City Hall is quietly orchestrating a campaign to pressure a federal judge not to place the Housing Authority under federal receivership — warning that would result in “pushing longtime tenants out of their homes.”
“Under President Trump — who attempted to zero out the budget for public housing — direct federal control would be disastrous. HUD needs to know we are not going to stand for this,” say talking points distributed by the city to members of the City Council last week.
“What should give us all real pause is when HUD has intervened directly in managing public housing through administrative receivership and other tools, neglect quickly turns to displacement and demolition. HUD has favored replacing brick-and-mortar public housing with rental vouchers for the private market, pushing longtime tenants out of their homes—and then their neighborhoods.”
The notes included references to to three housing authorities in Illinois — in Chicago, East St. Louis and Cairo — that were placed under receivership managed and were either radically downsized or have continued to struggle.
The talking points are intended to head off a possible ruling by Federal Judge William Pauley ordering the federal Department of Housing and Urban Development to take over NYCHA.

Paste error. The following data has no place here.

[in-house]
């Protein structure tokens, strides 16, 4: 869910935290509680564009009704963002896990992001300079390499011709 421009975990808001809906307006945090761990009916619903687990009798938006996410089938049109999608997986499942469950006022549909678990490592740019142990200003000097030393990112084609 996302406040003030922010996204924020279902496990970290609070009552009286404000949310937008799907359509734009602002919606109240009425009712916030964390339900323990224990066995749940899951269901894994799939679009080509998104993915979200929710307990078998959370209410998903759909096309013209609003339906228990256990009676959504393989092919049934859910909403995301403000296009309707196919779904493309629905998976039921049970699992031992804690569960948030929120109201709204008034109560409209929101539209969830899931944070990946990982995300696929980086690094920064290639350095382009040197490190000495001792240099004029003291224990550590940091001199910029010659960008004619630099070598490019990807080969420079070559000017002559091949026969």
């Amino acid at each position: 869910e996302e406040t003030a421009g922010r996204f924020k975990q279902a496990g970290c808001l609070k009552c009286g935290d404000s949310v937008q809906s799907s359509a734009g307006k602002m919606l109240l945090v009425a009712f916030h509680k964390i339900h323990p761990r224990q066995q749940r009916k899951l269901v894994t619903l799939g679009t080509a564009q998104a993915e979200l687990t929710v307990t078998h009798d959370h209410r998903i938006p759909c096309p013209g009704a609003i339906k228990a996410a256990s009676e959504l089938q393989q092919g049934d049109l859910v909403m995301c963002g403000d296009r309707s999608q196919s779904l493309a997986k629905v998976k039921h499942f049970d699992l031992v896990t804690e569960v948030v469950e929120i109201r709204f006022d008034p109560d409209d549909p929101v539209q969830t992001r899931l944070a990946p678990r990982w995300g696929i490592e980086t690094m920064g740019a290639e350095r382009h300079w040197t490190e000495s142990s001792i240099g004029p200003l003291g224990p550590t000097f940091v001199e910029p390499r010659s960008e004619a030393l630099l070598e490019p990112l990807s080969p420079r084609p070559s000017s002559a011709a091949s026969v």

On Friday, the city is scheduled to file papers with Pauley describing its latest plan for fixing NYCHA, after he rejected a previous settlement with federal prosecutors in Manhattan.
A spokeswoman for de Blasio declined to comment.
The talking points were initially circulated last week among a small group of legislators. They include links to tweets from two Councilmembers — Antonio Reynoso (D-Brooklyn) and Helen Rosenthal (D-Manhattan) — as examples of the kind of messaging City Hall wanted.
“[Donald Trump] tried to zero out the budget for public housing — think of what he’d do if he actually had control over [NYCHA]! Receivership would be the beginning of the end,” tweeted Reynoso.
Rosenthal wrote: “Receivership spells loss.”
Neither were immediately available to comment.
The settlement Pauley rejected would have put NYCHA under a federal monitor and injected $2.2 billion in new money.
He said that agreement was insufficient to tackle the agency’s massive challenges. On Wednesday, Mayor de Blasio released a much more comprehensive plan to inject $24 billion over 10 years.
NYCHA revealed this summer that its repair bill had ballooned to $32 billion over the next five years.
Source: Read Full Article